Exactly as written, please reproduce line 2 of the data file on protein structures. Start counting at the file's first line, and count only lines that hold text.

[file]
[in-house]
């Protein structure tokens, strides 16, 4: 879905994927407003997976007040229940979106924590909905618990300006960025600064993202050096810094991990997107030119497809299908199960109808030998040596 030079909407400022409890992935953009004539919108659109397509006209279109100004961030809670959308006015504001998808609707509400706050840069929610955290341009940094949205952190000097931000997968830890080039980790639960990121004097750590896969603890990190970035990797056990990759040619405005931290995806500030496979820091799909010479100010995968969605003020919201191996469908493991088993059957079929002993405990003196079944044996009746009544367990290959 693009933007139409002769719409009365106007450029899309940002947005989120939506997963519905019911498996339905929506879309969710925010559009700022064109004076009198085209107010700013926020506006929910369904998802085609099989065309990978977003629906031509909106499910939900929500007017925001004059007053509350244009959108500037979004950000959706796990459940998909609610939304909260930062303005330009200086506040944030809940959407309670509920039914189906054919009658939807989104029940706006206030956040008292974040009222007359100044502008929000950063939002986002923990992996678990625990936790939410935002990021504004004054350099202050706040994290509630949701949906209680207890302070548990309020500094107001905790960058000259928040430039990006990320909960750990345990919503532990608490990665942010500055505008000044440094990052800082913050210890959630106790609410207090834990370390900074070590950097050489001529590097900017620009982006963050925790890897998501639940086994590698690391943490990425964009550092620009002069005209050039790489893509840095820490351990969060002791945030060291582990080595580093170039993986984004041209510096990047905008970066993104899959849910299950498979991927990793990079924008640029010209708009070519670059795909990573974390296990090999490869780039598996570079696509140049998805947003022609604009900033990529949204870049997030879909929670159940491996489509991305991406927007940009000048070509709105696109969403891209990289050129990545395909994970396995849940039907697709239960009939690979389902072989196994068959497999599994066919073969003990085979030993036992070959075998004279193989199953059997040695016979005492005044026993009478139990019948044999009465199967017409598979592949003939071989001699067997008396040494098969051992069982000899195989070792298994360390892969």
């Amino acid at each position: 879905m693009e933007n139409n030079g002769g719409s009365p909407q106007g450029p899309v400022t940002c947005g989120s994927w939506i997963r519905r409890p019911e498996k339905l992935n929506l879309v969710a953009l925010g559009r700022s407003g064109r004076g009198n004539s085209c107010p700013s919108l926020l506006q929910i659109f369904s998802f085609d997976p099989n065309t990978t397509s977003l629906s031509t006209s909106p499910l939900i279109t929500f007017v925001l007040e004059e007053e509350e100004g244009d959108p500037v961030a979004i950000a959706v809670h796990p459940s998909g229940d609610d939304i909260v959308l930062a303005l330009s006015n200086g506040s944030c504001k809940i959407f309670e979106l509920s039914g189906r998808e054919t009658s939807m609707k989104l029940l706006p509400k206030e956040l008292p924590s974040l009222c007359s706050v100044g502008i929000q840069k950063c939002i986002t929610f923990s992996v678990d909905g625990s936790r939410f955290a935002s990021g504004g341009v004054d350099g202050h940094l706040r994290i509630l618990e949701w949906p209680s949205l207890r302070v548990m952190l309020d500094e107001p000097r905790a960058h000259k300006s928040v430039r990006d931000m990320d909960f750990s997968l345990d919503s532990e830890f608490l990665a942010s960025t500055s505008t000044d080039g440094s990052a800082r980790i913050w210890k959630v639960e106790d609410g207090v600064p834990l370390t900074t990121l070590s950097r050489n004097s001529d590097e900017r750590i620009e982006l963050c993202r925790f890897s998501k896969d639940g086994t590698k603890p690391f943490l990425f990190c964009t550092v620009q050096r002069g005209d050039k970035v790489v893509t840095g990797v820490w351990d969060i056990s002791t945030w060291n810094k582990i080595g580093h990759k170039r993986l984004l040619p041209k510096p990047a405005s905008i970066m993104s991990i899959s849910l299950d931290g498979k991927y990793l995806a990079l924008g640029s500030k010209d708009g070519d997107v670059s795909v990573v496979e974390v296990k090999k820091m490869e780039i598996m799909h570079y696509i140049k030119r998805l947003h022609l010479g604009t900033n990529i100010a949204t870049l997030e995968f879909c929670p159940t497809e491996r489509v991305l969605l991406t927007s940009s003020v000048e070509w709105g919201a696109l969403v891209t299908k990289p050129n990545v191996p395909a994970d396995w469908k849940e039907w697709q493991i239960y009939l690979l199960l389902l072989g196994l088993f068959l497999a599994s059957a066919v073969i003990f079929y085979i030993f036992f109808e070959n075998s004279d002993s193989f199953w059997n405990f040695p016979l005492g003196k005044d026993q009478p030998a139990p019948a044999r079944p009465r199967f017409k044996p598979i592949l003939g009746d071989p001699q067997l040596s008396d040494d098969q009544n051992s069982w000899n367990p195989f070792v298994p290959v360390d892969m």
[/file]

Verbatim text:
């Protein structure tokens, strides 16, 4: 879905994927407003997976007040229940979106924590909905618990300006960025600064993202050096810094991990997107030119497809299908199960109808030998040596 030079909407400022409890992935953009004539919108659109397509006209279109100004961030809670959308006015504001998808609707509400706050840069929610955290341009940094949205952190000097931000997968830890080039980790639960990121004097750590896969603890990190970035990797056990990759040619405005931290995806500030496979820091799909010479100010995968969605003020919201191996469908493991088993059957079929002993405990003196079944044996009746009544367990290959 693009933007139409002769719409009365106007450029899309940002947005989120939506997963519905019911498996339905929506879309969710925010559009700022064109004076009198085209107010700013926020506006929910369904998802085609099989065309990978977003629906031509909106499910939900929500007017925001004059007053509350244009959108500037979004950000959706796990459940998909609610939304909260930062303005330009200086506040944030809940959407309670509920039914189906054919009658939807989104029940706006206030956040008292974040009222007359100044502008929000950063939002986002923990992996678990625990936790939410935002990021504004004054350099202050706040994290509630949701949906209680207890302070548990309020500094107001905790960058000259928040430039990006990320909960750990345990919503532990608490990665942010500055505008000044440094990052800082913050210890959630106790609410207090834990370390900074070590950097050489001529590097900017620009982006963050925790890897998501639940086994590698690391943490990425964009550092620009002069005209050039790489893509840095820490351990969060002791945030060291582990080595580093170039993986984004041209510096990047905008970066993104899959849910299950498979991927990793990079924008640029010209708009070519670059795909990573974390296990090999490869780039598996570079696509140049998805947003022609604009900033990529949204870049997030879909929670159940491996489509991305991406927007940009000048070509709105696109969403891209990289050129990545395909994970396995849940039907697709239960009939690979389902072989196994068959497999599994066919073969003990085979030993036992070959075998004279193989199953059997040695016979005492005044026993009478139990019948044999009465199967017409598979592949003939071989001699067997008396040494098969051992069982000899195989070792298994360390892969």